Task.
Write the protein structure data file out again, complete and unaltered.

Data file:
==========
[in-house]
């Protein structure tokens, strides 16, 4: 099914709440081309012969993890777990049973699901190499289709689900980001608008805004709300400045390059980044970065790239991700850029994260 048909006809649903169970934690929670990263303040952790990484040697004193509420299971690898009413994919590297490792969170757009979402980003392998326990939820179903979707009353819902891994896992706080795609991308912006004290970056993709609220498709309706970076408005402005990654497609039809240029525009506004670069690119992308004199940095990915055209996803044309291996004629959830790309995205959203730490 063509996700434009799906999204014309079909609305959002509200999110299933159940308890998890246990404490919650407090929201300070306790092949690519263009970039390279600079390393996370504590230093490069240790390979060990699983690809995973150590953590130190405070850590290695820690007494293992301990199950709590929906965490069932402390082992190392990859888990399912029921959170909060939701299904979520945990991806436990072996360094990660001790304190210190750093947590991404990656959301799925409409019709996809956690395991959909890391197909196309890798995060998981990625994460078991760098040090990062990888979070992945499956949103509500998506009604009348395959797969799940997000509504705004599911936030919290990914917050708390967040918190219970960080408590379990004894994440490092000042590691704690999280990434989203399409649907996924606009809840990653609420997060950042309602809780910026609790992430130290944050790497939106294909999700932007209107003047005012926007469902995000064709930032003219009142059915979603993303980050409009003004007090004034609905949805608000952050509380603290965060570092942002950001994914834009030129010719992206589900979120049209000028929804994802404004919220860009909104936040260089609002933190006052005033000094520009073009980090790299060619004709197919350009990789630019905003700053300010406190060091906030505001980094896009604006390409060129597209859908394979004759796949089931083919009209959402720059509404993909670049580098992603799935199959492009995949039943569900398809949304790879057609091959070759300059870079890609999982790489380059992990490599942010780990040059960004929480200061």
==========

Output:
[in-house]
């Protein structure tokens, strides 16, 4: 099914709440081309012969993890777990049973699901190499289709689900980001608008805004709300400045390059980044970065790239991700850029994260 048909006809649903169970934690929670990263303040952790990484040697004193509420299971690898009413994919590297490792969170757009979402980003392998326990939820179903979707009353819902891994896992706080795609991308912006004290970056993709609220498709309706970076408005402005990654497609039809240029525009506004670069690119992308004199940095990915055209996803044309291996004629959830790309995205959203730490 063509996700434009799906999204014309079909609305959002509200999110299933159940308890998890246990404490919650407090929201300070306790092949690519263009970039390279600079390393996370504590230093490069240790390979060990699983690809995973150590953590130190405070850590290695820690007494293992301990199950709590929906965490069932402390082992190392990859888990399912029921959170909060939701299904979520945990991806436990072996360094990660001790304190210190750093947590991404990656959301799925409409019709996809956690395991959909890391197909196309890798995060998981990625994460078991760098040090990062990888979070992945499956949103509500998506009604009348395959797969799940997000509504705004599911936030919290990914917050708390967040918190219970960080408590379990004894994440490092000042590691704690999280990434989203399409649907996924606009809840990653609420997060950042309602809780910026609790992430130290944050790497939106294909999700932007209107003047005012926007469902995000064709930032003219009142059915979603993303980050409009003004007090004034609905949805608000952050509380603290965060570092942002950001994914834009030129010719992206589900979120049209000028929804994802404004919220860009909104936040260089609002933190006052005033000094520009073009980090790299060619004709197919350009990789630019905003700053300010406190060091906030505001980094896009604006390409060129597209859908394979004759796949089931083919009209959402720059509404993909670049580098992603799935199959492009995949039943569900398809949304790879057609091959070759300059870079890609999982790489380059992990490599942010780990040059960004929480200061």